Last year was a record performance year for Belgian foreign trade, mainly driven by the export of Covid-19 vaccines and the recovery from the previous pandemic-driven year.
"An undeniable year of recovery" is how Belgium's National Bank (NBB) described 2021 after the historic low recorded by Belgian foreign trade in 2020 caused by the coronavirus crisis and the measures put in place by governments across the world to curb infections.
In 2020, exports were down by 7.4% and imports by 9.2% compared to the previous year – the poorest results since the 2009 recession, but by the following year, both exports and imports rose by 24.5% and 23.7% respectively.
"These are growth rates that are literally unprecedented in the history of Belgian foreign trade," a statement from the NBB read. This boost was driven by the economic recovery following the severe recession, price increases for a number of important products such as mineral fuels, and trade in chemicals (especially Covid-19 vaccines).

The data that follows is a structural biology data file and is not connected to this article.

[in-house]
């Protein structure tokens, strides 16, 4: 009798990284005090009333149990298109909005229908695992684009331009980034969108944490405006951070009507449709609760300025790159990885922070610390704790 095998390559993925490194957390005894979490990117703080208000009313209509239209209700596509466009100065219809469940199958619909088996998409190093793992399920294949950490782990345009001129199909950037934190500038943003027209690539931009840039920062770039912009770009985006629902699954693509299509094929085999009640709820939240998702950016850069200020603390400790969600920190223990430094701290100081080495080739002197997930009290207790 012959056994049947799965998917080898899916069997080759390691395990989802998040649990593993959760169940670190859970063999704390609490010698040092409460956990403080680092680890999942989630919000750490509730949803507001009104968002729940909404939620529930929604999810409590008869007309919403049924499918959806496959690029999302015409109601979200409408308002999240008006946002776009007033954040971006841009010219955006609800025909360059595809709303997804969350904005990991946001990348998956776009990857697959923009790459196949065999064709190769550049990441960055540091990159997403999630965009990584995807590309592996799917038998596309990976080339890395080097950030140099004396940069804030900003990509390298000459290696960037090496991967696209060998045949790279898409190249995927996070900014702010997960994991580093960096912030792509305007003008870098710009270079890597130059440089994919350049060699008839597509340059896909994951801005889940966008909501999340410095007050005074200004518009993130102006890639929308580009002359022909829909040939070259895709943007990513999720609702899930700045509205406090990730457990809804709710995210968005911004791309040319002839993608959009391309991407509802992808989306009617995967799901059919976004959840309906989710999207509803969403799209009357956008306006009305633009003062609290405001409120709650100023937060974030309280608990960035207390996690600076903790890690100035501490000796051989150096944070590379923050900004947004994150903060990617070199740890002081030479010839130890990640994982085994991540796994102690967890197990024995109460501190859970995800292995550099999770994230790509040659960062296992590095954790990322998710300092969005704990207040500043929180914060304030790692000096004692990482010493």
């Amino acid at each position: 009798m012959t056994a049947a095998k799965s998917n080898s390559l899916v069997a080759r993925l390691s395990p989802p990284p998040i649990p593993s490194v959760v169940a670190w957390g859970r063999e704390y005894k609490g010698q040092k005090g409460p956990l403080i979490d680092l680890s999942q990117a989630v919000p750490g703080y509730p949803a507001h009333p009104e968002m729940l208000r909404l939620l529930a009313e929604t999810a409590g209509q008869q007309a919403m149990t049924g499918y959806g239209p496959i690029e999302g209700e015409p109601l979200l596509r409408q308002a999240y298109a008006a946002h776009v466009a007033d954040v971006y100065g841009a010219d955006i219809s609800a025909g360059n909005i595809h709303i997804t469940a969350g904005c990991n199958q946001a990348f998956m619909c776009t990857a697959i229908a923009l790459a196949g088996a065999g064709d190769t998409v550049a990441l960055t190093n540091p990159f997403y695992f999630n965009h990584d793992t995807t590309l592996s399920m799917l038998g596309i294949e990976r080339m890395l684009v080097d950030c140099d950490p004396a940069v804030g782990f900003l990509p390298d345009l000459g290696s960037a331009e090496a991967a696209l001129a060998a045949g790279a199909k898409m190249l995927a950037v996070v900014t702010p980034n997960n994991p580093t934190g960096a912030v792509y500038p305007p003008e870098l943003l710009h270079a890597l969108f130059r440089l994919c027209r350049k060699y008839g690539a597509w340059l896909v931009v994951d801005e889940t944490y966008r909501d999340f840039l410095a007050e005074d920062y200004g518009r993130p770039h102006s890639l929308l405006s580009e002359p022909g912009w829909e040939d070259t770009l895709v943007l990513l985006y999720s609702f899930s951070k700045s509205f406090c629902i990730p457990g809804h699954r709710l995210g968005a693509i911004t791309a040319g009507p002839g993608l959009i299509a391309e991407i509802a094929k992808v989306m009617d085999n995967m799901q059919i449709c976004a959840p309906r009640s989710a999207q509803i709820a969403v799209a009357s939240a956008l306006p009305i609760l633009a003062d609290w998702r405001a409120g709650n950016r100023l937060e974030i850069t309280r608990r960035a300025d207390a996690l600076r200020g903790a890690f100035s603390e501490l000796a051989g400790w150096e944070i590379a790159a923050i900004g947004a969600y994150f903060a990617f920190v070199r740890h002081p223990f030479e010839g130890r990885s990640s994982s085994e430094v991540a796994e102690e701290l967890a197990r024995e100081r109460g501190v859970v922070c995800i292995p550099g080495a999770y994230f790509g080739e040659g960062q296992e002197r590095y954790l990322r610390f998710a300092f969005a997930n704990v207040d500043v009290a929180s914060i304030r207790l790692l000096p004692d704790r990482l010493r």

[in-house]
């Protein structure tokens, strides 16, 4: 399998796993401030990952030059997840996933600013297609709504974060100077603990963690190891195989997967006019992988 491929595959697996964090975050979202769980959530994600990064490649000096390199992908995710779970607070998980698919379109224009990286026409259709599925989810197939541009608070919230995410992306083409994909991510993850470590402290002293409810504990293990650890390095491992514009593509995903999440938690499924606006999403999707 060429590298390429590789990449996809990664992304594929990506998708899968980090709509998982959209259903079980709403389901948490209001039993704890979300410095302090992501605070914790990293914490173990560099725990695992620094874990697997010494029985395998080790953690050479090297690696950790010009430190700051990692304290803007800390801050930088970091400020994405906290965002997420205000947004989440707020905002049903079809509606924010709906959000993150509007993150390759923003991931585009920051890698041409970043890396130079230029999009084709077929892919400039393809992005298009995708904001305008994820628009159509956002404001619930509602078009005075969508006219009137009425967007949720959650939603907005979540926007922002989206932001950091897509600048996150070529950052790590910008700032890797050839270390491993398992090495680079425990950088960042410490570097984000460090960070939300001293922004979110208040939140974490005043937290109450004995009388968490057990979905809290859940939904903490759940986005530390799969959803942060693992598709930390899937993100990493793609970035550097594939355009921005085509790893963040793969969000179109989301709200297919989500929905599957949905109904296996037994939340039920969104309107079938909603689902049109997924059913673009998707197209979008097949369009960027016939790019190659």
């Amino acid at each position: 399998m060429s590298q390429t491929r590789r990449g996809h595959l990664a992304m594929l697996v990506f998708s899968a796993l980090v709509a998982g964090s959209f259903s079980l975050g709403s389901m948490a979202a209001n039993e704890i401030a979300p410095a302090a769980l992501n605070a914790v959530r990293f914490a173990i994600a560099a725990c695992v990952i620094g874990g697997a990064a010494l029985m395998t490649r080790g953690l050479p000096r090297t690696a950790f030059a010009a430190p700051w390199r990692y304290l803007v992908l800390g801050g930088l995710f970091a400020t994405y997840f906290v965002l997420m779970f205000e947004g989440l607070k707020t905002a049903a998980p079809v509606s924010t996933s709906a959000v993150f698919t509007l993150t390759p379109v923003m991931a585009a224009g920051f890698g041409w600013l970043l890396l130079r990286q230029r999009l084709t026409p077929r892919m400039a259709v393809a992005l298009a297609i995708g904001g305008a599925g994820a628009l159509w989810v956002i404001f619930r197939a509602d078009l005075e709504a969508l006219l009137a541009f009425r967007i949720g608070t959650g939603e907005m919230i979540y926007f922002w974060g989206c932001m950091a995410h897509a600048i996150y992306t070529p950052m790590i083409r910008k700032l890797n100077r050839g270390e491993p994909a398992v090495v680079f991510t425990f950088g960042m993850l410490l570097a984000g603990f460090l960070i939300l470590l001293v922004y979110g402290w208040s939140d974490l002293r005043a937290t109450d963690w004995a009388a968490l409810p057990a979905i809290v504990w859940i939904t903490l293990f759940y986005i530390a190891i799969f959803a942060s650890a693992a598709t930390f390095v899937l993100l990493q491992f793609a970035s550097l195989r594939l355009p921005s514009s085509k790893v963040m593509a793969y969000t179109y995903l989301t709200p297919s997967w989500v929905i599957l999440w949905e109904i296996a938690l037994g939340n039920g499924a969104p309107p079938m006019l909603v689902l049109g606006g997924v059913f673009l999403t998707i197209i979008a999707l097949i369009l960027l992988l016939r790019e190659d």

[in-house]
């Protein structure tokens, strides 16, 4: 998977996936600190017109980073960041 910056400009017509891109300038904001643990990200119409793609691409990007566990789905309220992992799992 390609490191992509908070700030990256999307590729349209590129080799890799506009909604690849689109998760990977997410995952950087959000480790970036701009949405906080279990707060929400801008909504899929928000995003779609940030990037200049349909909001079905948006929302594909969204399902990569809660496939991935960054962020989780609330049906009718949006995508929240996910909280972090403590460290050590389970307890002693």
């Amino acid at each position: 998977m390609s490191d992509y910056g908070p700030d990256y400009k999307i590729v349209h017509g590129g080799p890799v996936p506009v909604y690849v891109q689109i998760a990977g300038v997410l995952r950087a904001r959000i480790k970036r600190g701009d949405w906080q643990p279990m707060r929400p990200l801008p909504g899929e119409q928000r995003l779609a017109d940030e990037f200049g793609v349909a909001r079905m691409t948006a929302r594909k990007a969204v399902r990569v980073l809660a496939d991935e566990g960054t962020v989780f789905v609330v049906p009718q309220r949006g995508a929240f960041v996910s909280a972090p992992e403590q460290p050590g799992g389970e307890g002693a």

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Figures from July last year showed that the production of Pfizer’s coronavirus vaccines in Antwerp contributed towards just under half of the total export turnover in Belgium in the second quarter of 2021 alone.
During the last month of the year, export and import growth were at their highest levels since May 2021, at 33.8% and 41.4% respectively compared to December 2020.
In the last quarter, foreign trade increased by 31.5% for exports and 36.4% for imports. The latter mainly increased as a result of rising energy prices and the geopolitical situation with Russia, which resulted in Belgium obtaining more natural gas supplies from Norway.
There was a slight decrease in the export of transport equipment caused by a shortage of certain components.